A Star for Frank
Robert Mohr, Honolulu 2013
On February 4, 1895 an article entitled “A Star for Frank” appeared on page 3 in the Honolulu newspaper The Hawaiian Star. It reported that “W. P. O’Brien presided at the gathering of Citizens’ Guards at the station house Satruday night and on behalf of members made a presentation to Frank B. McStocker, Captain of the Guard. Marshal Hitchcock placed a badge on the Captain’s breast and three cheers were given. Mr. McStocker made an appropriate address, expressing gratification and complimenting the men. The badge is a star of gold with a diamond in the center”. Although it is not hallmarked it was very likely made by H. F. Wichman, prominent Honolulu jeweler and a first sergeant in the Citizens Guard. Wichman served under Captain McStocker during the rebellion.
The following day on February 5, 1895 it was also reported in the Daily Bulletin of Honolulu on page 5 that “Frank B. McStocker, Captain of the Citizens’ Guarad, has been presented with a badge by that body. The presentation was made in recognition of the ability with which Captain McStocker commanded that branch of the Government’s Forces in the rebellion”.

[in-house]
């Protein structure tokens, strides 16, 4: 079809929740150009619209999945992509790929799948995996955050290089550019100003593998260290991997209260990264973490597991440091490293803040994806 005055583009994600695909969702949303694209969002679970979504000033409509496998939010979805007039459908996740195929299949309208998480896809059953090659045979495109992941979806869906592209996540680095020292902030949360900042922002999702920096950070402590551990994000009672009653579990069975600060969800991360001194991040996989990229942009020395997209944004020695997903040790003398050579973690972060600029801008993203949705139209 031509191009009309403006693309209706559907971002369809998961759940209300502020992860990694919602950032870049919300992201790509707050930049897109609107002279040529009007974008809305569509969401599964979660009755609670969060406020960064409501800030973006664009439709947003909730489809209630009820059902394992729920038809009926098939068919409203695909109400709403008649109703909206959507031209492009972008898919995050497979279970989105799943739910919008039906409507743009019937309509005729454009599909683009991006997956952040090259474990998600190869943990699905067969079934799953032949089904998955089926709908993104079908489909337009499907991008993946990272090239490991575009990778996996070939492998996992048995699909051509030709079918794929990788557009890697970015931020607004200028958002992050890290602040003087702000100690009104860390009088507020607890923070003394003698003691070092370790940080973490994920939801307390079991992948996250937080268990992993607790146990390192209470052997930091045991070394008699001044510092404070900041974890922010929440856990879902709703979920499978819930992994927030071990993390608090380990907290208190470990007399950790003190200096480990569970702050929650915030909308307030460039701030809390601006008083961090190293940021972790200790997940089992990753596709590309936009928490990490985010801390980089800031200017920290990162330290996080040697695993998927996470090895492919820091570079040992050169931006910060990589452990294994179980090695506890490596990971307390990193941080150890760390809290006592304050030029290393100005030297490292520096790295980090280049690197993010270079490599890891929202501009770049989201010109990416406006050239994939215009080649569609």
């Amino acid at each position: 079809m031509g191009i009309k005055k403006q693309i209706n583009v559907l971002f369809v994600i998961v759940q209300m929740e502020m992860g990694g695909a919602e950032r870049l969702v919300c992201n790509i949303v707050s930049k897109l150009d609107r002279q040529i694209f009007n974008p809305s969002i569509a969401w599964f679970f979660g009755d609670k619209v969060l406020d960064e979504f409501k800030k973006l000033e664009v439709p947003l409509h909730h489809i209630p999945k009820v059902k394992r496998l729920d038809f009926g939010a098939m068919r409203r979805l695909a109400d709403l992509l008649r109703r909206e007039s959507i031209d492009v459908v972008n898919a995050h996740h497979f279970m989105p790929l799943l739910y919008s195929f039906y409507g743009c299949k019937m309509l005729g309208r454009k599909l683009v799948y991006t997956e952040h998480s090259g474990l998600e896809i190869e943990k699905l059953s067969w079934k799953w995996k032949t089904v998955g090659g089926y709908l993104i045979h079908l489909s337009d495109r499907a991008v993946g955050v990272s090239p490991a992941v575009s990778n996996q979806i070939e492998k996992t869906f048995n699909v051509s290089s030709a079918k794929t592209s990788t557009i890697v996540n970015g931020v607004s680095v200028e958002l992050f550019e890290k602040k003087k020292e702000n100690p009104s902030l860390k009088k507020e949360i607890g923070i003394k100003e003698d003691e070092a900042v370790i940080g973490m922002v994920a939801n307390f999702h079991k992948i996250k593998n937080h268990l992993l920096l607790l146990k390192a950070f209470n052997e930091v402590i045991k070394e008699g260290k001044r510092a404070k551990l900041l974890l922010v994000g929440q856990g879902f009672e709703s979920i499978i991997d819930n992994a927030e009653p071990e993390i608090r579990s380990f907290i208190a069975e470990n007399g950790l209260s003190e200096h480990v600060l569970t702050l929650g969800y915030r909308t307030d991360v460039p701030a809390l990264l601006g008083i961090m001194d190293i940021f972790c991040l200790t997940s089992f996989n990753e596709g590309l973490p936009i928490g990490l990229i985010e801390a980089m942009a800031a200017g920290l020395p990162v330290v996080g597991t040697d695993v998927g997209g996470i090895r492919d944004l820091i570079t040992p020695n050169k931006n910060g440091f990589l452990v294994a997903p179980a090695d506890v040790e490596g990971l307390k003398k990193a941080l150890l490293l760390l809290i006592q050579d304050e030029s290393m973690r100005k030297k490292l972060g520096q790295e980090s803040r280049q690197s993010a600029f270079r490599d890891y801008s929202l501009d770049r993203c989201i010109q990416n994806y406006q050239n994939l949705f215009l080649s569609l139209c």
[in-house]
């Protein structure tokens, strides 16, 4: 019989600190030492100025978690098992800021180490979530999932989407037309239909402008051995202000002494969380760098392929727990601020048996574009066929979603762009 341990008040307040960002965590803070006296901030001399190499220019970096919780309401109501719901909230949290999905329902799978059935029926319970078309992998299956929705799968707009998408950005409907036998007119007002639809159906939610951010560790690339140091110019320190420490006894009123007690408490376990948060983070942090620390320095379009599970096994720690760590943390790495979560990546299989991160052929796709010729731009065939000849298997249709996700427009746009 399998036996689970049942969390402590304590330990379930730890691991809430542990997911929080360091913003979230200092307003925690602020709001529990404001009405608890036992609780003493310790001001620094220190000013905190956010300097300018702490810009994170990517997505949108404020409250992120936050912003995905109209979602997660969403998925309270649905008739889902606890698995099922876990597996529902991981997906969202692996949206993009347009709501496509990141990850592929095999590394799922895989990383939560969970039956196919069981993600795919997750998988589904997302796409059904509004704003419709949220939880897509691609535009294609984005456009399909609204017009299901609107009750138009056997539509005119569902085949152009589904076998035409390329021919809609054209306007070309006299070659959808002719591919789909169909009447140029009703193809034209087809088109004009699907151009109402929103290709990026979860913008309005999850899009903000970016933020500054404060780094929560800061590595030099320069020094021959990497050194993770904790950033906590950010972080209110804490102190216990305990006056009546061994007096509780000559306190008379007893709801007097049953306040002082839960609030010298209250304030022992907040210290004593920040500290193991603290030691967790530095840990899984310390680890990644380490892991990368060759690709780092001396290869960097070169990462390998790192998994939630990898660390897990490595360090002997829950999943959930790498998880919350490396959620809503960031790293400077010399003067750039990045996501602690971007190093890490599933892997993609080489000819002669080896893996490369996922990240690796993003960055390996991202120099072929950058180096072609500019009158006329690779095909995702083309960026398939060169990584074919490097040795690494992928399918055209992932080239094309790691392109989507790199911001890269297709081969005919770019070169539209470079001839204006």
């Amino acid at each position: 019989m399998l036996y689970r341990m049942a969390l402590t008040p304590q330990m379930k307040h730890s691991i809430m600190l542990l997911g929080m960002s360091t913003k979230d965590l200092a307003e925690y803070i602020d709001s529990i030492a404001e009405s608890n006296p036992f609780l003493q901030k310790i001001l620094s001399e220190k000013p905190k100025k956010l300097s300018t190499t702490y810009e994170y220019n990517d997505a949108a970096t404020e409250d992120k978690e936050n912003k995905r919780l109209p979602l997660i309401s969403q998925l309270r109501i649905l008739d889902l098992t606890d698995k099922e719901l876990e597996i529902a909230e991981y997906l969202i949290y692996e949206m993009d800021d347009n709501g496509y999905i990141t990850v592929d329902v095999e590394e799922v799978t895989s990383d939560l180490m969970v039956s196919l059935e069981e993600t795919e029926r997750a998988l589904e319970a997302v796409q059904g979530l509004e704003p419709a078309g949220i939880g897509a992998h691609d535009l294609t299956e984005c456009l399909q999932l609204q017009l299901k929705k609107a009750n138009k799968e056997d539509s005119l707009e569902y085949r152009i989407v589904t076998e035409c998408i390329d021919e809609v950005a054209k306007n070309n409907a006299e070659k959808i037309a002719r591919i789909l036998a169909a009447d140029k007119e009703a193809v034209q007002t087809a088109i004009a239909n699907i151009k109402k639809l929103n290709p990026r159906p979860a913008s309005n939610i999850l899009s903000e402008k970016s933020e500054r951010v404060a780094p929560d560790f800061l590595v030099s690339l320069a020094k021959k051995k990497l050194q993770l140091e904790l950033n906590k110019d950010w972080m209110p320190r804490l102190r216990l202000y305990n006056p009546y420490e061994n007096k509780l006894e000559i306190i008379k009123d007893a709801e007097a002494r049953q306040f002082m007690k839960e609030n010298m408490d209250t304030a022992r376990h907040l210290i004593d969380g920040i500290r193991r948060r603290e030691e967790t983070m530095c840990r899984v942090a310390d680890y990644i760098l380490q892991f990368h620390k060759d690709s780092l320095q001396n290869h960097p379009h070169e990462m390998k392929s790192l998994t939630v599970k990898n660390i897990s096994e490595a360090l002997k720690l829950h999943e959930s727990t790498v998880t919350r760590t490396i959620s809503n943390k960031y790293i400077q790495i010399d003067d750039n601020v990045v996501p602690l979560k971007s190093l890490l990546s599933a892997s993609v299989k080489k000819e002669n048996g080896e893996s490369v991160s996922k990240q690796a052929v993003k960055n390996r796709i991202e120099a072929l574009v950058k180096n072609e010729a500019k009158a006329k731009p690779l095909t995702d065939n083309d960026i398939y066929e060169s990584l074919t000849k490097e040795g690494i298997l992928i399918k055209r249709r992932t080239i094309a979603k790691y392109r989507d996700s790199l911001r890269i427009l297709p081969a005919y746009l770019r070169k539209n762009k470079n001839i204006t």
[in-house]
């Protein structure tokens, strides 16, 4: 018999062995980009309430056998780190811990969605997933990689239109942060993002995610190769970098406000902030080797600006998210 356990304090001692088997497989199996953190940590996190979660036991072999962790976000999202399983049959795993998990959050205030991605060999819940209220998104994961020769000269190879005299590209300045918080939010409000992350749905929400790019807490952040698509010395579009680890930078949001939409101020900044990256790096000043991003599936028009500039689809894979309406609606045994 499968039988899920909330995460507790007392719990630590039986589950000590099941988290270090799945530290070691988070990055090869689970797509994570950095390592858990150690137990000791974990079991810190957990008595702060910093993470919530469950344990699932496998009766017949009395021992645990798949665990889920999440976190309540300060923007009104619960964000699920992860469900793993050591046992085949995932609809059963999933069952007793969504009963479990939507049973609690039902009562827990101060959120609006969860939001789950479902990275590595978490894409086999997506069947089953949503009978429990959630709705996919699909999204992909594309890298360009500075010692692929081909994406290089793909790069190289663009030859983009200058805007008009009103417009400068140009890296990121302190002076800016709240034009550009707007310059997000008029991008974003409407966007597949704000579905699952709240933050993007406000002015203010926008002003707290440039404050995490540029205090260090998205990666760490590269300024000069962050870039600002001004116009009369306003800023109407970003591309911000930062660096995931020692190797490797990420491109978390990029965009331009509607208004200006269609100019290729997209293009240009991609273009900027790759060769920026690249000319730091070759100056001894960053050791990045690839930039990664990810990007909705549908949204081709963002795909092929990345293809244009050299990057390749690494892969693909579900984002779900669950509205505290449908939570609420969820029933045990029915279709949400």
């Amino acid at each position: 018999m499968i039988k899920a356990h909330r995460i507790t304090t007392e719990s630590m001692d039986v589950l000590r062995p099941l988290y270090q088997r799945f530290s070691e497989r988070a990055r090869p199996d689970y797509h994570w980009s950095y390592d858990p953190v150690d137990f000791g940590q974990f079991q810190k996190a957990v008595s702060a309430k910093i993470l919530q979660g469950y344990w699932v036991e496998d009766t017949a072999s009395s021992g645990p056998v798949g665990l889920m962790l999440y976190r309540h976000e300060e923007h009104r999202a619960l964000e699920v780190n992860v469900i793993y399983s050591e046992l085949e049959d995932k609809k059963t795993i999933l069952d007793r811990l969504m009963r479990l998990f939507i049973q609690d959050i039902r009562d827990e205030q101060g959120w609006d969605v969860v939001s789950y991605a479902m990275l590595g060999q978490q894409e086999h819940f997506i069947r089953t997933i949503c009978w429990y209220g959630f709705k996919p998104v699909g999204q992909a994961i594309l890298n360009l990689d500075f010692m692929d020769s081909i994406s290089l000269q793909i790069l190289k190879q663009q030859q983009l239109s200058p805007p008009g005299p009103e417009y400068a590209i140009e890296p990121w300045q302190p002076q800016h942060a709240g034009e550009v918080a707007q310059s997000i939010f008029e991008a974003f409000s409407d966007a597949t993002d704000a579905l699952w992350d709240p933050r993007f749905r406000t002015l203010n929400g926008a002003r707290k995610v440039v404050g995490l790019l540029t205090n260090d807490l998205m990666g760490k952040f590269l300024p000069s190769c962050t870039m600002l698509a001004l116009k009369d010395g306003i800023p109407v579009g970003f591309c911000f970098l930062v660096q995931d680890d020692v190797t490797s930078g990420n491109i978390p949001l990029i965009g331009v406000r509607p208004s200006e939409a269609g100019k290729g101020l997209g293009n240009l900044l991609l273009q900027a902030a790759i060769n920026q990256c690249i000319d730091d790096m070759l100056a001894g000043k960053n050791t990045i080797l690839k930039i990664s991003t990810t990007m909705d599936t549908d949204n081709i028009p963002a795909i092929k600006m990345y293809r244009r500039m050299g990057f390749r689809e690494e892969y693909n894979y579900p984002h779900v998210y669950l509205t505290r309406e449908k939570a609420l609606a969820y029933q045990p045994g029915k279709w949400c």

Finally, in the March, 1895 edition of The Friend, under the heading record of events, Feb 2, it was reported that “Capt. F. B. Mc Stocker was decorated with a badge by a number of the Citizens Guard”. First known as the Friend of Temperance and Seamen and published monthly in Honolulu beginning in 1845, the paper was devoted to the “moral and religious interests of Hawaii”. The publisher stated that it “was the oldest paper in the Pacific”.
Hawaiian Gazette April 16, 1895 p6
The Hawaiian Star Feb. 4, 1895 p3
The Hawaiian Gazette Feb. 5, 1895 p6
The Hawaiian Star March 11, 1895
Marshal of the Hawaiian Islands E. G. Hitchcock portrait. He was appointed as Sheriff of the Island of Hawaii on April 5, 1888. In early 1893 he became Marshal of the Hawaiian Islands until he resigned on August 1, 1895 when he returned to his duties as Sheriff of the Island of Hawaii.
Portrait of Sheriff E. G. Hitchcock He was appointed as Sheriff of the Island of Hawaii on April 5, 1888. In early 1893 he became Marshal of the Hawaiian Islands until he resigned on August 1, 1895 when he returned to his duties as
Sheriff of the Island of Hawaii.